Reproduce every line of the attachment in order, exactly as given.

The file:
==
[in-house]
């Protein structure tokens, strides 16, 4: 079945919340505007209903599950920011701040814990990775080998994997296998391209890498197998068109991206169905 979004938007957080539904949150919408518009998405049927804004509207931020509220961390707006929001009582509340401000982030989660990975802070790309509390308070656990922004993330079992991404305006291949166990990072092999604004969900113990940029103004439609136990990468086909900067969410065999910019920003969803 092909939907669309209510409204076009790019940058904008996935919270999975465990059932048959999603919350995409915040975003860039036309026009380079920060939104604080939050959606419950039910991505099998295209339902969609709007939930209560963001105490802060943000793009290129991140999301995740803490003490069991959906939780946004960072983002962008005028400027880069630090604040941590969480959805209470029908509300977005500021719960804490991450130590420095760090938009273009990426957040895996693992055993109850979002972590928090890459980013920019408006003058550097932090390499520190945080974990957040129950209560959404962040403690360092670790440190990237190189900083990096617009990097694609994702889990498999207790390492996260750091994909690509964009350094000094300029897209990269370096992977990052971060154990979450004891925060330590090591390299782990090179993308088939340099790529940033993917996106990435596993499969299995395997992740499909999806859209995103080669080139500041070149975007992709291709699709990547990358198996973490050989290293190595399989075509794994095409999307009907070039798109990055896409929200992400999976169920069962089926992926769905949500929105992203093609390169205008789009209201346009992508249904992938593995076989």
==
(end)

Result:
[in-house]
């Protein structure tokens, strides 16, 4: 079945919340505007209903599950920011701040814990990775080998994997296998391209890498197998068109991206169905 979004938007957080539904949150919408518009998405049927804004509207931020509220961390707006929001009582509340401000982030989660990975802070790309509390308070656990922004993330079992991404305006291949166990990072092999604004969900113990940029103004439609136990990468086909900067969410065999910019920003969803 092909939907669309209510409204076009790019940058904008996935919270999975465990059932048959999603919350995409915040975003860039036309026009380079920060939104604080939050959606419950039910991505099998295209339902969609709007939930209560963001105490802060943000793009290129991140999301995740803490003490069991959906939780946004960072983002962008005028400027880069630090604040941590969480959805209470029908509300977005500021719960804490991450130590420095760090938009273009990426957040895996693992055993109850979002972590928090890459980013920019408006003058550097932090390499520190945080974990957040129950209560959404962040403690360092670790440190990237190189900083990096617009990097694609994702889990498999207790390492996260750091994909690509964009350094000094300029897209990269370096992977990052971060154990979450004891925060330590090591390299782990090179993308088939340099790529940033993917996106990435596993499969299995395997992740499909999806859209995103080669080139500041070149975007992709291709699709990547990358198996973490050989290293190595399989075509794994095409999307009907070039798109990055896409929200992400999976169920069962089926992926769905949500929105992203093609390169205008789009209201346009992508249904992938593995076989």